Kita-ku, Japan
Kita-ku, Japan

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Terada K.,North | Horinouchi T.,North | Fujioka Y.,Hokkaido University | Higashi T.,North | And 9 more authors.
Journal of Biological Chemistry | Year: 2014

Two types of G protein-coupled receptors for endothelin-1 (ET-1), ET type A receptor (ETAR) and ETBR, closely resemble each other, but upon ET-1 stimulation, they follow totally different intracellular trafficking pathways; ETAR is recycled back to plasma membrane, whereas ETBR is targeted to lysosome for degradation. However, the mechanisms for such different fates are unknown. Here we demonstrated that ETBR but not ETAR was ubiquitinated on the cell surface following ET-1 stimulation and that ETBR was internalized and degraded in lysosome more rapidly than ETAR. The mutant ETBR (designated "5KR mutant") in which 5 lysine residues in the C-tail were substituted to arginine was not ubiquitinated, and its rates of internalization and degradation after ET-1 stimulation became slower, being comparable with those of ETAR. Confocal microscopic study showed that following ET-1 stimulation, ETAR and 5KR mutant of ETBR were co-localized mainly with Rab11, a marker of recycling endosome, whereas ETBR was co-localized with Rab7, a marker of late endosome/lysosome. In the 5KR mutant, ET-1-induced ERK phosphorylation and an increase in the intracellular Ca2+ concentration upon repetitive ET-1 stimulation were larger. A series of ETBR mutants (designated "4KR mutant"), in which either one of 5 arginine residues of the 5KR mutant was reverted to lysine, were normally ubiquitinated, internalized, and degraded, with ERK phosphorylation being normalized. These results demonstrate that agonist-induced ubiquitination at either lysine residue in the C-tail of ETBR but not ETAR switches intracellular trafficking from recycling to plasma membrane to targeting to lysosome, causing decreases in the cell surface level of ETBR and intracellular signaling. © 2014 by The American Society for Biochemistry and Molecular Biology Inc.


News Article | November 3, 2016
Site: www.prweb.com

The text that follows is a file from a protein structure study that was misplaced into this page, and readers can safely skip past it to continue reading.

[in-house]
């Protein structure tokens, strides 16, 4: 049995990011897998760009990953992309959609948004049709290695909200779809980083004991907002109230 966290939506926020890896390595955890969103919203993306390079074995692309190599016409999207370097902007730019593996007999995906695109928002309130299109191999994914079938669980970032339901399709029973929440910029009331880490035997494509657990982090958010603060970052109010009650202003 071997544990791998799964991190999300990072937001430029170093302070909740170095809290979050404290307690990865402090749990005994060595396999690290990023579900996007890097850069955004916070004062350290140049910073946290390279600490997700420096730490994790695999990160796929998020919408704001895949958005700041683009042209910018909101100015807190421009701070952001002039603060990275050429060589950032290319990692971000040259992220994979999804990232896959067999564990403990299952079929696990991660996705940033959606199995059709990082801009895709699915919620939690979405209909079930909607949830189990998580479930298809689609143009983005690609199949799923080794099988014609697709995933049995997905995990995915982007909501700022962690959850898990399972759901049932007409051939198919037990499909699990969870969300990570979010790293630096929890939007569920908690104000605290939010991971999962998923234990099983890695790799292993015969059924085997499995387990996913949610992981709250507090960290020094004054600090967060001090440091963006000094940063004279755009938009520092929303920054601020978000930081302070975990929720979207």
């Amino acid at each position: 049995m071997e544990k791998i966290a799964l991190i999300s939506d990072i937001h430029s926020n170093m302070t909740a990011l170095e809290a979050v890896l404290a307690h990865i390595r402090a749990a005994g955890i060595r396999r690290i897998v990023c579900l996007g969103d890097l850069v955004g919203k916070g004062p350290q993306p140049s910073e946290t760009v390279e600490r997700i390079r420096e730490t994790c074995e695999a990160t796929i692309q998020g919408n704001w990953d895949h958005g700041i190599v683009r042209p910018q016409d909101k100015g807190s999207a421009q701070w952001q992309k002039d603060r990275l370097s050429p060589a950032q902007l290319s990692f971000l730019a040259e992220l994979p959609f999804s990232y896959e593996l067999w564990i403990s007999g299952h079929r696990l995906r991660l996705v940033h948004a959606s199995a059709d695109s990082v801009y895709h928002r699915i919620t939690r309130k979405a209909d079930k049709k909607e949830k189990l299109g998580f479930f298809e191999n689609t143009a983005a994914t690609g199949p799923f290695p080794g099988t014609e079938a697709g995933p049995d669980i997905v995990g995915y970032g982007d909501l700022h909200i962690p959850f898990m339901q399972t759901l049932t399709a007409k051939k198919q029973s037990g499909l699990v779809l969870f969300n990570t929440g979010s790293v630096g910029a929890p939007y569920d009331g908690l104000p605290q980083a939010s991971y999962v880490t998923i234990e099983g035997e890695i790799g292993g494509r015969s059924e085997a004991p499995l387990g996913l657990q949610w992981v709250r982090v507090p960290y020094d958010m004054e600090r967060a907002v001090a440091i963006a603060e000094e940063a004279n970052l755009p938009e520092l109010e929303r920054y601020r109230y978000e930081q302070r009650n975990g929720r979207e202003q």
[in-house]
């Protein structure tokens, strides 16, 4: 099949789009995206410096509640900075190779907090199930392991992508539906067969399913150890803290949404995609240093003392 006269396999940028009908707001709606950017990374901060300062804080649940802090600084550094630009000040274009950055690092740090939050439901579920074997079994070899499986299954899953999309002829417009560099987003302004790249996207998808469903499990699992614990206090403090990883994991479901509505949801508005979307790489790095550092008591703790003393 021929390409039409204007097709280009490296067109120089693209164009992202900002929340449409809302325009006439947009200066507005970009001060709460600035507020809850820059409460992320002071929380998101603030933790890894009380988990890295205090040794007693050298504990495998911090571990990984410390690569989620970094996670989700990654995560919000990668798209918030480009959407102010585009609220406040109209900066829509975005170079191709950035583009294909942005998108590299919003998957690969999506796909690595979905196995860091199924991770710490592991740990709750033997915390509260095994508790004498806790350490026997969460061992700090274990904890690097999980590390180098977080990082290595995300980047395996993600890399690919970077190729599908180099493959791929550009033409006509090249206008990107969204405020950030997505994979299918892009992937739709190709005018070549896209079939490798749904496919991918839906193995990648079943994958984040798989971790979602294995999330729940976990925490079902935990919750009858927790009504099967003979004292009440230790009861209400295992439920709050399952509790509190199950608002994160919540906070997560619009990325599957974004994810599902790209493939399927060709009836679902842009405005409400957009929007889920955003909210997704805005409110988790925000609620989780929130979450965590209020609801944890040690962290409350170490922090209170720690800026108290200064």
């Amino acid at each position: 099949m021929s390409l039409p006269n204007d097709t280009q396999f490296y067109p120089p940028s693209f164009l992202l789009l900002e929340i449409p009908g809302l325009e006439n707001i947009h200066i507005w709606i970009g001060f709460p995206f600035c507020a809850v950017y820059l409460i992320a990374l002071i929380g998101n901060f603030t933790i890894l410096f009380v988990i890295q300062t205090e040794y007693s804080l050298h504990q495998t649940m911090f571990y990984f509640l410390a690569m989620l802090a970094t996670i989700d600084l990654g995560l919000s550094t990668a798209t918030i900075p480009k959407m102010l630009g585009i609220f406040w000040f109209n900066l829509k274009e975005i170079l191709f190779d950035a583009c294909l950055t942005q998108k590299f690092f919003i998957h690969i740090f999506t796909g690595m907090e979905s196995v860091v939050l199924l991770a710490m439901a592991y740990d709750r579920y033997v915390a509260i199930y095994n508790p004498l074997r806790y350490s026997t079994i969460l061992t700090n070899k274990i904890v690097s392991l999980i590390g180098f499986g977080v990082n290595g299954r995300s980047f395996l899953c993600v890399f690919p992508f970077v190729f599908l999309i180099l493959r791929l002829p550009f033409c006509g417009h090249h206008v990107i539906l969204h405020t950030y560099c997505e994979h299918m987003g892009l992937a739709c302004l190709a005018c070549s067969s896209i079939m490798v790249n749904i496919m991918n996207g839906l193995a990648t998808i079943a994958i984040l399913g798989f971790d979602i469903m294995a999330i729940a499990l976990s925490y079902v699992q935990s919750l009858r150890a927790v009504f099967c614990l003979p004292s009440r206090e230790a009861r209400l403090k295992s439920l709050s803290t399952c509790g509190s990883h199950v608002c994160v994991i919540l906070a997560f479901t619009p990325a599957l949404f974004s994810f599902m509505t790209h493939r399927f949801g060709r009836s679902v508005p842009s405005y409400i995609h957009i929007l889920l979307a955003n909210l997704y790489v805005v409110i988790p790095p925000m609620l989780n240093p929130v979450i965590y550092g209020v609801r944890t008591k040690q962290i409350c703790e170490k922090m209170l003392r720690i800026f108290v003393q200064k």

Sunday, October 30 marked North-West College's Fall Commencement Ceremony. Held at the Pasadena Civic Auditorium, the event offered family and friends, along with College Team Members, the opportunity to congratulate 422 graduates as they celebrated the culmination of their career training. "Soon, you'll be experiencing the gratification of entering the World of Work with not just having a job, but a career," President Mitchell Fuerst shared with the graduates. "You should be proud of yourselves as every person in this auditorium today is proud of you." Students crossed the stage to receive their diplomas by program, with individuals representing the College's Medical Assistant, Dental Assistant, Vocational Nurse, Eyecare Specialist, Massage Therapist, Surgical Technologist, and Pharmacy Technician programs, among others. As part of their program, every student participated in classroom-based learning along with hands-on training opportunities. In addition, every program includes a clinical externship component, allowing students to practice their skills in real-world environments prior to graduation. This dynamic combination produces well-equipped graduates who are prepared for the rigors of the health care field. El Monte City Councilman and Keynote Speaker Juventino "J" Gomez addressed the graduates during the ceremony, saying, "This is such an important beginning to your life—it's the beginning of a new life. You have committed to bettering yourselves, and that's exactly what you've done by attending North-West College." Guests and graduates also enjoyed performances by both vocalist Scott A. People and jazz singer and trumpeter Ilya Serov. In addition, social media enhanced the overall Commencement experience. For the first time, the College streamed the ceremony live on Facebook, giving those unable to attend a chance to watch Commencement remotely. Custom Snapchat filters also added fun for guests and graduates alike. To watch the full Commencement Ceremony video, visit facebook.com/northwestcollege/. Interested in learning more about North-West College's programs? Please contact Nancy Aguillon for more information today! Founded in 1966, North-West College has been committed to training individuals to enter and advance in the health care field for 50 years. A leader in allied health education, the College offers 12 short-term programs at seven campuses throughout Southern California, including West Covina, Pomona Valley, Pasadena, Glendale, Riverside, Santa Ana, and Long Beach. Accredited by the Accrediting Commission of Career Schools and Colleges (ACCSC) and approved by the Bureau for Private Postsecondary Education (BPPE), North-West College offers a supportive educational environment for those ready to start a health care career. To date, the College has graduated more than 45,000 students—individuals who have gone on to raise the standard of excellence at health care organizations of all types. For more information about North-West College and its programs, visit http://www.nw.edu.

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